Susan Baldridge will step down as provost, the chief academic officer for all Middlebury institutions, at the end of the calendar year. Baldrige will return to her position as professor of psychology after going on full leave from 2018 to 2019. Baldrige said that her decision to step down was personal. “Having brought the Envisioning Middlebury work to the Board for their endorsement in October was an important landmark, and the time felt right for me personally to step away, take my long-delayed leave, and think about what comes next,” said Baldridge. Baldridge brought to fruition the Envisioning Middlebury strategic framework, which was ratified by the board of trustees in late October. In an all-school email, President Laurie L. Patton announced that Jeff Cason, dean of the schools and an international studies professor, will become provost on Jan. 1. He will hold the position for 18 months, but Baldridge will assist Cason this spring while serving as provost-on-leave. Then-president Ron Liebowitz and incoming president Laurie Patton jointly appointed Baldridge as provost in 2015. Baldridge held several other administrative positions during the previous 14 years, and before that had served as a faculty member for 10 years in the psychology department. “As provost, I’ve been lucky to be engaged in very concrete ways with some of the most strategic issues in higher education — diversity and inclusion, digital learning, affordability and access,” Baldridge said. Baldridge emphasized her efforts to create a more inclusive community. “I’m honored to have been able to contribute to our efforts to develop a more diverse and inclusive community, both as the lead for the Creating Connections Consortium (C3) for the last several years, and more recently through my work on the BOLD initiative,” Baldridge said. As provost-on-leave, she will continue work on the C3 faculty diversity and BOLD women’s leadership initiatives. As provost, Baldridge also worked on fiscal management. In her email, Patton praised Baldridge for her work on decreasing the operating deficit. Baldridge echoed this sentiment. “I’m pleased and encouraged by the progress we’ve been able to make toward financial sustainability,” she said. Baldridge expressed confidence in the administration to achieve its goals. “Administrators are frequently asked, often incredulously, why anyone would want to take on one of these roles. The challenges can be significant, the hours are long, and it is virtually impossible to make everyone happy,” Baldridge said. “But it’s also an opportunity to be able to serve the community, protect and enhance our educational mission, and shape the institution’s future. And I know that Jeff and my other administrative colleagues will be working diligently to achieve those same goals.”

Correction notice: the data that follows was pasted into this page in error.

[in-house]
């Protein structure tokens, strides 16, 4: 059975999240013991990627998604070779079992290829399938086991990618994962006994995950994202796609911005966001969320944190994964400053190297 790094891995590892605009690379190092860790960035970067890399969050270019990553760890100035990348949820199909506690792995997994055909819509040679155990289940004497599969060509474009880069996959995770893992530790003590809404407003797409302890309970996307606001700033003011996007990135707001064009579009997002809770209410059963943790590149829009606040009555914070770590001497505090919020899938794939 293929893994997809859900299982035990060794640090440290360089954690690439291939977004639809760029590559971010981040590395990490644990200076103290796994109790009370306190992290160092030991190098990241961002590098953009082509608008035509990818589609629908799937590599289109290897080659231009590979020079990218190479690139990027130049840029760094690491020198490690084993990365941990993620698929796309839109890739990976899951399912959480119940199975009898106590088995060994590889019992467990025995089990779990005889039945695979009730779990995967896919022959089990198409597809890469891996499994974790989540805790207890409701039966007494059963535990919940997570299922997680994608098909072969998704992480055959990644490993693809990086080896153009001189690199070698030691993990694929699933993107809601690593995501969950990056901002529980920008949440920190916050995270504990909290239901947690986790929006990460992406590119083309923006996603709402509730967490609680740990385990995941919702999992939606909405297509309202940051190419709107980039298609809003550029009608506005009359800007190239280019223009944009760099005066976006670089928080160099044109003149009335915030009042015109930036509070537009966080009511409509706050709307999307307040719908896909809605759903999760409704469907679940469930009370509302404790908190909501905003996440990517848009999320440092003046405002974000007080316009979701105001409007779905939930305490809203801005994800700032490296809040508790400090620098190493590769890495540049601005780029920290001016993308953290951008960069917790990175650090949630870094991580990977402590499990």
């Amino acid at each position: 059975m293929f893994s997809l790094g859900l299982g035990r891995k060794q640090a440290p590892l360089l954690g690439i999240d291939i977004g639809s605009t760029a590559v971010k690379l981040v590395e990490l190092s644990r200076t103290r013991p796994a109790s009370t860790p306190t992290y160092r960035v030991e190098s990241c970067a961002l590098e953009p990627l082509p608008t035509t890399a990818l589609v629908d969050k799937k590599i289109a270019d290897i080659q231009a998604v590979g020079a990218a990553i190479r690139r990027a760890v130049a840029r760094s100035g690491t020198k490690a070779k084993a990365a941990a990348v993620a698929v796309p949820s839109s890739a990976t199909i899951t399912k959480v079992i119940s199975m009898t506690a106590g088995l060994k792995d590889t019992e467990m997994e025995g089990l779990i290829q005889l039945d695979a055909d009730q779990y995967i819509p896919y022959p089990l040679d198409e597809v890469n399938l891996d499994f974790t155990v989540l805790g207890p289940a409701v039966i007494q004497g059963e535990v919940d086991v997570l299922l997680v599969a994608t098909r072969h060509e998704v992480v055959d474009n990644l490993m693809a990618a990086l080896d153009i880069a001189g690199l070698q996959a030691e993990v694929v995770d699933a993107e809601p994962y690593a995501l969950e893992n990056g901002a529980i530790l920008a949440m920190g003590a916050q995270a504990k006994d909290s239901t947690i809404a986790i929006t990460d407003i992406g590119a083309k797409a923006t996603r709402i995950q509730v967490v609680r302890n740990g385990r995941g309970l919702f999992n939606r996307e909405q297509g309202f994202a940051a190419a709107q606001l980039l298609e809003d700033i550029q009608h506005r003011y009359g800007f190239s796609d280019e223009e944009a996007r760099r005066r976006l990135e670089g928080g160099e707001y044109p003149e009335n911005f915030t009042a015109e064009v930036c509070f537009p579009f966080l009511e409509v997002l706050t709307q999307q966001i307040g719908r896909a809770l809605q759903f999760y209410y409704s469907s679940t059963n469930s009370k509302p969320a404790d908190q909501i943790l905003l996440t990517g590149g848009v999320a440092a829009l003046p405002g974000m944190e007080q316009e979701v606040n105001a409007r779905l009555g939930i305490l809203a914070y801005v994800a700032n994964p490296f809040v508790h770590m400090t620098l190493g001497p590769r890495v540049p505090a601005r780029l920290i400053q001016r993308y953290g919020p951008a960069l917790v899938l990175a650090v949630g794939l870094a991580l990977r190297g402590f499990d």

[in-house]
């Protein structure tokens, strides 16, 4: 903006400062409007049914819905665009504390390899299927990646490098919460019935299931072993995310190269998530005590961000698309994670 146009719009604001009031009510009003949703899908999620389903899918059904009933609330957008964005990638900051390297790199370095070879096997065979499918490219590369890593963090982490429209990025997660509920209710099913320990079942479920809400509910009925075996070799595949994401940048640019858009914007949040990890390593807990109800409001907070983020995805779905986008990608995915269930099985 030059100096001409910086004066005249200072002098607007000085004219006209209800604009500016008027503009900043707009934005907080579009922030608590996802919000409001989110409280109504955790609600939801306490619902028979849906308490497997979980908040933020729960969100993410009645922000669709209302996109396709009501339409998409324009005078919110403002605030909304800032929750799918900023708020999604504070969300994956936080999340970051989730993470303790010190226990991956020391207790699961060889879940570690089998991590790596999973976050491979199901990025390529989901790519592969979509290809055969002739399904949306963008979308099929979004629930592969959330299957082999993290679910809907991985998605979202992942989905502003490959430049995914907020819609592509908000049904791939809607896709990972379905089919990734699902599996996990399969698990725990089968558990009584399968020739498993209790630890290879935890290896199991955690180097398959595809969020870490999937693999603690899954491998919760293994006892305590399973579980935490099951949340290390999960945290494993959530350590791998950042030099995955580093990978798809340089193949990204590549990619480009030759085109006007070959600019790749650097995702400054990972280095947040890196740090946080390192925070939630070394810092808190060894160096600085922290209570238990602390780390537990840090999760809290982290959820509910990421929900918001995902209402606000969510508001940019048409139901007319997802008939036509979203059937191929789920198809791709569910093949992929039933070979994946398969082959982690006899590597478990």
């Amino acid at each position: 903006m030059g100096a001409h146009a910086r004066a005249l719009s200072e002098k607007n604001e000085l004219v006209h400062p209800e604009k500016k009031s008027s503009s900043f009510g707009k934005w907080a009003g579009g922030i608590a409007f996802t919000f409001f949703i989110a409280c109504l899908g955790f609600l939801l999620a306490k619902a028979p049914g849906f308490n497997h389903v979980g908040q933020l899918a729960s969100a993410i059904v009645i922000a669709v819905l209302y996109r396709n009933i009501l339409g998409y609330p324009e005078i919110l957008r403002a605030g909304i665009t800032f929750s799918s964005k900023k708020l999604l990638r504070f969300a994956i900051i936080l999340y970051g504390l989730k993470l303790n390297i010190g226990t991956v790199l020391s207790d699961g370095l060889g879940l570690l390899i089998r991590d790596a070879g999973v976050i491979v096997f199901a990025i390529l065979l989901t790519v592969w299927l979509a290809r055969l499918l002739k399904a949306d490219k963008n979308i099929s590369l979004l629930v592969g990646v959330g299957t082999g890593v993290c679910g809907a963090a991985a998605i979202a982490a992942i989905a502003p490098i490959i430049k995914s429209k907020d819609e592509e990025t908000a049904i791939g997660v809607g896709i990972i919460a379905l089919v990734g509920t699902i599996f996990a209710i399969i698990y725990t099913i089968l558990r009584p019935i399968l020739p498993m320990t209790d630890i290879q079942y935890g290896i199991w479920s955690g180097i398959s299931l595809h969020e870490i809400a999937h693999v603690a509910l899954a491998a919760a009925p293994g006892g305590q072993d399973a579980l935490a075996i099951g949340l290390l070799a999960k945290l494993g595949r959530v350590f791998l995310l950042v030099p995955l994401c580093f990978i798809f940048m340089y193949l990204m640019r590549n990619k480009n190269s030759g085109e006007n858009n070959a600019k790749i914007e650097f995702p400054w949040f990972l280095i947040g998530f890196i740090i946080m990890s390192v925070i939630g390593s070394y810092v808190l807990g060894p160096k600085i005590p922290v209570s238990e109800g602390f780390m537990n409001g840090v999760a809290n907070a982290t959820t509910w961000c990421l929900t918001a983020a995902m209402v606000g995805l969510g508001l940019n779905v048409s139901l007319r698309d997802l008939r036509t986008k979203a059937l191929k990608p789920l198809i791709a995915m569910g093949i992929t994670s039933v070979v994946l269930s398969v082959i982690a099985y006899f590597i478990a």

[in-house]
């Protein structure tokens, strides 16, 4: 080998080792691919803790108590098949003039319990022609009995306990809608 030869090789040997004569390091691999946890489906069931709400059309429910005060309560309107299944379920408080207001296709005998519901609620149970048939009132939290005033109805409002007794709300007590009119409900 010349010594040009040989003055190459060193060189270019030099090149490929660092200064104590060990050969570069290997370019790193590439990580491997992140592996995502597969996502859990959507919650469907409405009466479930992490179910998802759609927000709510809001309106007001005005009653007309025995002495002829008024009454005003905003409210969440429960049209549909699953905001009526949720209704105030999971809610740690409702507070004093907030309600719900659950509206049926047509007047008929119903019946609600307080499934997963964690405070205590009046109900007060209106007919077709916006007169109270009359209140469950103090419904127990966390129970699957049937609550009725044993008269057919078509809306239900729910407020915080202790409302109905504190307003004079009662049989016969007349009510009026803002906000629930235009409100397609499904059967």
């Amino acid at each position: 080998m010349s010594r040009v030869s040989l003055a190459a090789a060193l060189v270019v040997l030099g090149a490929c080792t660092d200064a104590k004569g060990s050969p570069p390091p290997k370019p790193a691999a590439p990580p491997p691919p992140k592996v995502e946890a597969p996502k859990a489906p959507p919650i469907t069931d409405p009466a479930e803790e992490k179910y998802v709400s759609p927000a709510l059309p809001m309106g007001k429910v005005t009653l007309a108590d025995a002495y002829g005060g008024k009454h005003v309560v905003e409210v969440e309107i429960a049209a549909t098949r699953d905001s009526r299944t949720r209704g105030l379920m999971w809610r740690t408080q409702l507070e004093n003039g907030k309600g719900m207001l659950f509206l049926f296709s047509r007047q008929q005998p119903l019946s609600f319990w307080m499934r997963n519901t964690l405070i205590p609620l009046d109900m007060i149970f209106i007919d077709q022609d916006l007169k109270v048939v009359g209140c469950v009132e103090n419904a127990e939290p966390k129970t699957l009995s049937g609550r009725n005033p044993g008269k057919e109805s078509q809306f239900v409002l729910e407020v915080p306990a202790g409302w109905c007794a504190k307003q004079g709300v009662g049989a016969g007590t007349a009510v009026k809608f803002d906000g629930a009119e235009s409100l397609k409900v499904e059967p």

Political science professor Allison Stanger, who was injured following the March 2 protests of Charles Murray, spoke out last week in an interview and a congressional hearing, blaming Middlebury faculty for the acrimony of the protests and requesting an apology from students involved. The hearing, held on Thursday, Oct. 26 before the Senate Committee on Health, Labor and Pensions, was titled “Exploring Free Speech on College Campuses.” Stanger delivered written testimony and answered questions from the senate panel. She was also interviewed on C-SPAN before her participation in the hearing. To begin her testimony, Stanger explained why she thought the protests occurred at Middlebury. “First of all, any liberal arts college campus is something of a bubble, but Middlebury College is in the state of Vermont, making it a bubble within a bubble,” she said. Stanger went on to fault faculty members for failing to adequately educate themselves and their students on Murray’s work, relying on secondary sources instead of Murray’s own writing. “Just because everybody is saying something about some person or group obviously does not make it true. Exhibit A is 1938 Nazi Germany. Our responsibility as educators is to encourage students to read and think for themselves, not to outsource their thinking to others,” she said. In both the interview and her testimony, Stanger did not distinguish between the indoor protest and the events outside which left her injured, instead drawing a link between the two. “Shutting down speech is always an invitation to violence,” she said. “The people who supported some of the extremist actions, at least at the time, thought that what happened outside was a result of outside forces, but it’s all very much interconnected.” The masked individuals who attacked Stanger and Murray have not yet been identified. In response to an interview question about the assailants’ identities, Stanger responded, “I have some ideas.” “I wouldn’t want to see anybody punished or suspended, but I think it would be a very constructive thing for students who were involved in the shutting down of this speech that led to my injury apologize,” she said. Stanger elaborated on the status of her injury in the C-SPAN interview. “I still have a couple of muscles in my neck that misbehave, but I feel like I’m almost back to complete recovery,” she said. In both her testimony and interview, Stanger repeatedly blamed faculty members for the events of March 2, citing a need for students to be better “advised.” “What disturbs me about what happened at Middlebury is that I think students were actively encouraged by some members of the faculty to do things that were not in their interest, and that upsets me. Eighteen to twenty-one year olds are still developing, and need to be advised in the right ways,” she said. In her testimony, Stanger acknowledged the challenges experienced by students of color at Middlebury, while still denouncing the actions of protestors. “None of this is to excuse the shutting down of speech and the violence to which it led, but it is to point out that the emotions the protestors brought to the event were real and justified. There is still much equality work to be done in our country,” she said. Stanger ended her testimony with three conjectures. “First, while the entire university cannot and should not be a safe space, there must be some safe enclaves on campus to foster inclusivity,” she said. “Second, if we are to avoid the implicit endorsement of real violence, such as what happened at Middlebury, institutions of higher learning cannot be in the business of policing symbolic violence. Calling speech symbolic violence, unfortunately, seems to justify physical violence as a reciprocal response,” she said. Stanger’s final conjecture called for a peace treaty among departments on campus, citing the sociology and anthropology department’s demand that the political science department rescind its co-sponsorship of Murray’s talk. Stanger ended her testimony by encouraging bipartisanship. “More broadly, our constitutional democracy will depend on whether Americans can relearn how to engage civilly with one another,” she said. “There is important work for Democrats and Republicans to do together. Let’s get to it.” Stanger is currently on sabbatical and will return to campus in the fall of 2019.